By Kenneth Todd Ruiz
August 04, 2005
POMONA -- Computer hackers added Cal Poly Pomona to a growing list of
schools from which personal information has been accessed illegally.
Notices went out on Thursday to 31,077 people informing them that
their records might have been stolen after Cal Poly Pomona discovered
two computer servers were compromised in late June.
"We got hit by a hacker,' said Debra Brum, interim vice president of
instructional and information technology.
Personal data, including names and Social Security numbers of
university applicants and of current and former faculty, staff and
students were accessed in the security breach.
Recent graduate Robert Pedraza, 26, said he is troubled by the
"If you break into a system, you went in there deliberately to do
harm,' Pedraza said. "It sounds like there was something they were
Cal Poly is unable to determine whether any of the records were copied
or downloaded, said university spokesman Ron Fremont.
The school discovered the breach during routine network monitoring on
June 29, which university officials said is likely the day the attack
Systems compromised included student transfer records, a system for
scanning in applications and a limited amount of payroll data that
Brum said did not include financial information.
Shahnaz Lotfipour, a professor of multimedia productions, said she
immediately called credit agencies and put a fraud alert on her
account. She said Internet insecurity is an issue worldwide.
"I hope the global community (will) do something about this problem
... I don't think anybody's safe,' Loftipour said.
Fremont said they delayed announcing the attack to investigate the
incident and determine the extent of information compromised.
The attack on Cal Poly is among several recent incidents at California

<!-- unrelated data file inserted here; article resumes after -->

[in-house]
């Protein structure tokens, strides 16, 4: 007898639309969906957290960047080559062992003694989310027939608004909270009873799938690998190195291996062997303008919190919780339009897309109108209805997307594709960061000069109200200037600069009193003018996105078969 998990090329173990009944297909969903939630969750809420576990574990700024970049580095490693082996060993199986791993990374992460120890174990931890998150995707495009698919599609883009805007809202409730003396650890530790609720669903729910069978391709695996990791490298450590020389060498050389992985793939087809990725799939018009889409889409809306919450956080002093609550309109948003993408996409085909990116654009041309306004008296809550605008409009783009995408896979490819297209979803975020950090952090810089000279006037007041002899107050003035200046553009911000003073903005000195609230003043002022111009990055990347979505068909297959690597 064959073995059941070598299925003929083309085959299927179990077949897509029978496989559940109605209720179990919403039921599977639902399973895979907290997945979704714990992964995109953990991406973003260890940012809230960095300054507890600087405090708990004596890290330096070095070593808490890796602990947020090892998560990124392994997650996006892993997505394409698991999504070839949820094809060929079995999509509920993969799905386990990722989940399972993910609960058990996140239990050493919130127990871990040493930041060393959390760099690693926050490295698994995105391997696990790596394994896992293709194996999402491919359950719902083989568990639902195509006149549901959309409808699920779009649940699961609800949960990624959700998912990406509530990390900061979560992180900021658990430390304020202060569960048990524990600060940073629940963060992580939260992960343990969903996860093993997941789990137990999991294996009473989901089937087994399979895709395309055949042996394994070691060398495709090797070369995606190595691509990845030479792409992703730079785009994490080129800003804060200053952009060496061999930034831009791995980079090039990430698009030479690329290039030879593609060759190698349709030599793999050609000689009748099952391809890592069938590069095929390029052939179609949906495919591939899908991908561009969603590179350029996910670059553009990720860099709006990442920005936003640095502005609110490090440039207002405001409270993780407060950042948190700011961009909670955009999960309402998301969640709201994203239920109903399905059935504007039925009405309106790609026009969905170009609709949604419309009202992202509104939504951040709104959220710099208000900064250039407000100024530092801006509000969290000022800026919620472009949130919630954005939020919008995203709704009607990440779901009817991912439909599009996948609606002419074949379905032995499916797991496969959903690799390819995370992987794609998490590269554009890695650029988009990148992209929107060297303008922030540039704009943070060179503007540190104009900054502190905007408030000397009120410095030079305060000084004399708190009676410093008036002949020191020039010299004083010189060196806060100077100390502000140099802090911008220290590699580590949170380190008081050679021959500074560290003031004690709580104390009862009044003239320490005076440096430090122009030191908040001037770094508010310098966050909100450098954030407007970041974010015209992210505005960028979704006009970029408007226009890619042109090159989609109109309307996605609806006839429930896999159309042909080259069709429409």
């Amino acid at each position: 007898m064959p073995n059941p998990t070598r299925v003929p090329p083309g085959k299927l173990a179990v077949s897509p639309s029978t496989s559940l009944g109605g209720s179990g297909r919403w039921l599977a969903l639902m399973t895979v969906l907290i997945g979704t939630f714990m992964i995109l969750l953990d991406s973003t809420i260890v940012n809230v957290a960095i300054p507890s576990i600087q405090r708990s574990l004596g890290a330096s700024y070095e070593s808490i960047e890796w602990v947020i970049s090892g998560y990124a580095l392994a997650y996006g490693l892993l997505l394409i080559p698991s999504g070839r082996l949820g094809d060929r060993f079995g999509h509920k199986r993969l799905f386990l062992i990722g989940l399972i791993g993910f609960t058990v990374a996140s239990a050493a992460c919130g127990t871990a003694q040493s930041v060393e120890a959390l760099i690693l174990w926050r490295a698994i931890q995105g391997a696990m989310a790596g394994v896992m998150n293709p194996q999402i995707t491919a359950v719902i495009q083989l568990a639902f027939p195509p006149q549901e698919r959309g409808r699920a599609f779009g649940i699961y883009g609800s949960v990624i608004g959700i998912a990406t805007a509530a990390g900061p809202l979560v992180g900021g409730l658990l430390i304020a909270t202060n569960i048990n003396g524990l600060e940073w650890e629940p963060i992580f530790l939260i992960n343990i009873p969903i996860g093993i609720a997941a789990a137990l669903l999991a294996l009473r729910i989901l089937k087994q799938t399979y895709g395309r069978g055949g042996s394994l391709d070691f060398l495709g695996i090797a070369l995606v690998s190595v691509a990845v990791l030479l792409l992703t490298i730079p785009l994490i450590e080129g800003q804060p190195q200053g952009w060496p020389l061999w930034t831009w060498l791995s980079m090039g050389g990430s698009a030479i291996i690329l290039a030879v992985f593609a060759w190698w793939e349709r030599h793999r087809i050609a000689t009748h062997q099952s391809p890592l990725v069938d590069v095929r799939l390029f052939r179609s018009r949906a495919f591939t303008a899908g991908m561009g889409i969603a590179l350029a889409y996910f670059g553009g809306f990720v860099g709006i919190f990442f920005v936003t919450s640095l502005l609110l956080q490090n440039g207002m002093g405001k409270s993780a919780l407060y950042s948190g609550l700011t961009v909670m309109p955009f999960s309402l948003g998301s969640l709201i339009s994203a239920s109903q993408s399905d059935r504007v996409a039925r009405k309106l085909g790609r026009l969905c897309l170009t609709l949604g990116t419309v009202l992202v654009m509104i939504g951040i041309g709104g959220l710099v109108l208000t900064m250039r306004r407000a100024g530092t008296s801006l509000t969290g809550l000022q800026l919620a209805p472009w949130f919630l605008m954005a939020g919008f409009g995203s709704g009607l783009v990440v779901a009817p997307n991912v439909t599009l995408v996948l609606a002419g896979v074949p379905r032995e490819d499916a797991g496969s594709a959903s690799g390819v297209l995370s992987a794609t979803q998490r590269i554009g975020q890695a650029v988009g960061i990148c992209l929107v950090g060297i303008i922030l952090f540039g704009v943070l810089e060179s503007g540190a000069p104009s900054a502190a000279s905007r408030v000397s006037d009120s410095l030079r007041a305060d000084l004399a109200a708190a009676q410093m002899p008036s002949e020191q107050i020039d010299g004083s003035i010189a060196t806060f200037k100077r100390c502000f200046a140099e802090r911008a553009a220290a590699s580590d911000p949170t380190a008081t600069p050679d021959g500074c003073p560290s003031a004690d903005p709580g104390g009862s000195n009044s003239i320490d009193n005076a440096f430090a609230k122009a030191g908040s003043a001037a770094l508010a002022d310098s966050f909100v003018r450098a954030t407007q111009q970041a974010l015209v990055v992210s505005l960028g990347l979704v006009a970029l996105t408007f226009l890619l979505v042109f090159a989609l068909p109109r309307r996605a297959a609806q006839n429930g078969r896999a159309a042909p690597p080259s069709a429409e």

Also in June, hackers absconded with more than a quarter-million
applicant records from USC. It was enough to prompt USC officials to
urge former applicants to check their credit for fraudulent activity.
On July 26 Cal State Dominguez Hills discovered three-quarters of its
student records had been compromised. The same occurred with 59,000
Cal State Chico student records in March.
"We're in an ongoing battle with hackers and intruders on the
Internet,' said Dan Manson, Cal Poly computer and information systems
professor. "We build up better defenses; they build up better
Fremont said the school is still investigating the incident and does
not rule out the possibility it is related to others.
"We're considering all options,' he said.
So far, Brum said, they have been unable to trace the source of the
Internet infiltrators gained access to the system through a security
hole in a particular application, Brum said.
She would not name the vulnerable program for fear the attack could be
replicated by others.
"The vendor found out about this vulnerability in their software the
same week this incident happened,' Brum said. "It's a real challenge.
If you let more people know how the vulnerability works, you have more
bad guys who are going to use it.'
Every day, numerous exploits emerge from the "black-hat' hacking
community, according to Web sites that post security notices. The
"black-hat' hackers are so named by computer security experts for
their malicious intent.
Advocates for "open-source' software the programming code of which is
freely available fault the reluctance of software companies to
acknowledge security holes for the ongoing success of digital rogues.
"If we control the distribution of information, we're essentially
making sure only the bad guys have it,' said Bruce Perens, senior
research scientist for George Washington University and vice president
of SourceLabs, Inc.
In most cases, system administrators only learn of a vulnerability
after it has been exploited and a developer has had time to produce a
With the California Security Information Breach Act, which went into
effect in 2003, companies and institutions are now compelled to inform
people when their personal information might have been compromised.
In the past two years, Cal Poly has notified 400 students that their
personal information, such as Social Security numbers, was posted
online, Brum said.
The U.S. Senate is working on the Personal Data Privacy and Security
Act, which would extend provisions similar to California's law across
School officials are urging those possibly affected to visit
www.csupomona.edu/notices/security to find information about identity
theft, as the information could be used for fraudulent purposes.
By calling (909) 979-6100, individuals can learn if their information
is at risk.
"This isn't the first time this happened at a campus, and it won't be
the last, but we're taking every step to make sure this won't happen
again,' Fremont said.
Staff writer Esther Chou contributed to this report. Kenneth Todd Ruiz
can be reached at (909) 483-8555 or by e-mail at todd.ruiz at
Sept 16-18th, 2005
San Diego, California